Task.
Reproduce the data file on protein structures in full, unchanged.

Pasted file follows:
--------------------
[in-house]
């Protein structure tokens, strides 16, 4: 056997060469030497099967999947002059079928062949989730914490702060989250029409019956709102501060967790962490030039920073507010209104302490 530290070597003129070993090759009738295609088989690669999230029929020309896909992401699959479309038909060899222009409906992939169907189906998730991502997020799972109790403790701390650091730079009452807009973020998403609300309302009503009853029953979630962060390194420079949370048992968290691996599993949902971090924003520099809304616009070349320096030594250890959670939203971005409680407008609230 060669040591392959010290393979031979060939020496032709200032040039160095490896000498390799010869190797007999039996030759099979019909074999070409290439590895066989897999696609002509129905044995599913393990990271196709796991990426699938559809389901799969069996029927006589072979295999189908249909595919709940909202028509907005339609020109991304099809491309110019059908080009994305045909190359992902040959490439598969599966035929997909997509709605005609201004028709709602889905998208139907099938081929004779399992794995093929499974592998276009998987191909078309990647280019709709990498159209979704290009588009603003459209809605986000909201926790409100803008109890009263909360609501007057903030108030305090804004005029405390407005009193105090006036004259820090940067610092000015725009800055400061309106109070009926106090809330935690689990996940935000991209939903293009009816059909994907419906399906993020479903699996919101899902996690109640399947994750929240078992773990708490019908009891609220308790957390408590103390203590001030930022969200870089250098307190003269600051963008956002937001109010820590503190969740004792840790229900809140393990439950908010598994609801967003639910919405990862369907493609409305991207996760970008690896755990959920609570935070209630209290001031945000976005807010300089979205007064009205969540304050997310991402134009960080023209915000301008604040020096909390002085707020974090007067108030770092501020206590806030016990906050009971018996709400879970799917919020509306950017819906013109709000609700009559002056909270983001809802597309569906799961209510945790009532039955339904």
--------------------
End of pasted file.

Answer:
[in-house]
């Protein structure tokens, strides 16, 4: 056997060469030497099967999947002059079928062949989730914490702060989250029409019956709102501060967790962490030039920073507010209104302490 530290070597003129070993090759009738295609088989690669999230029929020309896909992401699959479309038909060899222009409906992939169907189906998730991502997020799972109790403790701390650091730079009452807009973020998403609300309302009503009853029953979630962060390194420079949370048992968290691996599993949902971090924003520099809304616009070349320096030594250890959670939203971005409680407008609230 060669040591392959010290393979031979060939020496032709200032040039160095490896000498390799010869190797007999039996030759099979019909074999070409290439590895066989897999696609002509129905044995599913393990990271196709796991990426699938559809389901799969069996029927006589072979295999189908249909595919709940909202028509907005339609020109991304099809491309110019059908080009994305045909190359992902040959490439598969599966035929997909997509709605005609201004028709709602889905998208139907099938081929004779399992794995093929499974592998276009998987191909078309990647280019709709990498159209979704290009588009603003459209809605986000909201926790409100803008109890009263909360609501007057903030108030305090804004005029405390407005009193105090006036004259820090940067610092000015725009800055400061309106109070009926106090809330935690689990996940935000991209939903293009009816059909994907419906399906993020479903699996919101899902996690109640399947994750929240078992773990708490019908009891609220308790957390408590103390203590001030930022969200870089250098307190003269600051963008956002937001109010820590503190969740004792840790229900809140393990439950908010598994609801967003639910919405990862369907493609409305991207996760970008690896755990959920609570935070209630209290001031945000976005807010300089979205007064009205969540304050997310991402134009960080023209915000301008604040020096909390002085707020974090007067108030770092501020206590806030016990906050009971018996709400879970799917919020509306950017819906013109709000609700009559002056909270983001809802597309569906799961209510945790009532039955339904």